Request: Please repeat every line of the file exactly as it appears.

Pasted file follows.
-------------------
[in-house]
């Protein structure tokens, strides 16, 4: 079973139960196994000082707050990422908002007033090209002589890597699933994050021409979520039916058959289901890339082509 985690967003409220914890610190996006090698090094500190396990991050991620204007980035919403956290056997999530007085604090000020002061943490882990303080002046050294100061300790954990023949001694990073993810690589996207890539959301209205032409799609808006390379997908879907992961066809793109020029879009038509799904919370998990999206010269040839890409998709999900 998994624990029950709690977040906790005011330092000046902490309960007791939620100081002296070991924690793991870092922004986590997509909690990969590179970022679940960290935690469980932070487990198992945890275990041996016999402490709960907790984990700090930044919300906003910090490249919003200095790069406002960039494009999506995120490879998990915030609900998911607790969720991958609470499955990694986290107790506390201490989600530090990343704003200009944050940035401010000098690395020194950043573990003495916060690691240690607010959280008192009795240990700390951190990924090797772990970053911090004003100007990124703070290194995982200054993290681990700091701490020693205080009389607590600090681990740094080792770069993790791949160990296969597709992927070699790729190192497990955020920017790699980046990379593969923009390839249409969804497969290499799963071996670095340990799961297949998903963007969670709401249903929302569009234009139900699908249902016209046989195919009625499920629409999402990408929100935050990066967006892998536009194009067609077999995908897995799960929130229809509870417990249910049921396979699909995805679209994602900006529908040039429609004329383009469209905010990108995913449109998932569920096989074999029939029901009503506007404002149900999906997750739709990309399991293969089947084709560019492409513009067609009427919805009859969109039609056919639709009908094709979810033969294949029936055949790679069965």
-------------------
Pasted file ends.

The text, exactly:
[in-house]
């Protein structure tokens, strides 16, 4: 079973139960196994000082707050990422908002007033090209002589890597699933994050021409979520039916058959289901890339082509 985690967003409220914890610190996006090698090094500190396990991050991620204007980035919403956290056997999530007085604090000020002061943490882990303080002046050294100061300790954990023949001694990073993810690589996207890539959301209205032409799609808006390379997908879907992961066809793109020029879009038509799904919370998990999206010269040839890409998709999900 998994624990029950709690977040906790005011330092000046902490309960007791939620100081002296070991924690793991870092922004986590997509909690990969590179970022679940960290935690469980932070487990198992945890275990041996016999402490709960907790984990700090930044919300906003910090490249919003200095790069406002960039494009999506995120490879998990915030609900998911607790969720991958609470499955990694986290107790506390201490989600530090990343704003200009944050940035401010000098690395020194950043573990003495916060690691240690607010959280008192009795240990700390951190990924090797772990970053911090004003100007990124703070290194995982200054993290681990700091701490020693205080009389607590600090681990740094080792770069993790791949160990296969597709992927070699790729190192497990955020920017790699980046990379593969923009390839249409969804497969290499799963071996670095340990799961297949998903963007969670709401249903929302569009234009139900699908249902016209046989195919009625499920629409999402990408929100935050990066967006892998536009194009067609077999995908897995799960929130229809509870417990249910049921396979699909995805679209994602900006529908040039429609004329383009469209905010990108995913449109998932569920096989074999029939029901009503506007404002149900999906997750739709990309399991293969089947084709560019492409513009067609009427919805009859969109039609056919639709009908094709979810033969294949029936055949790679069965």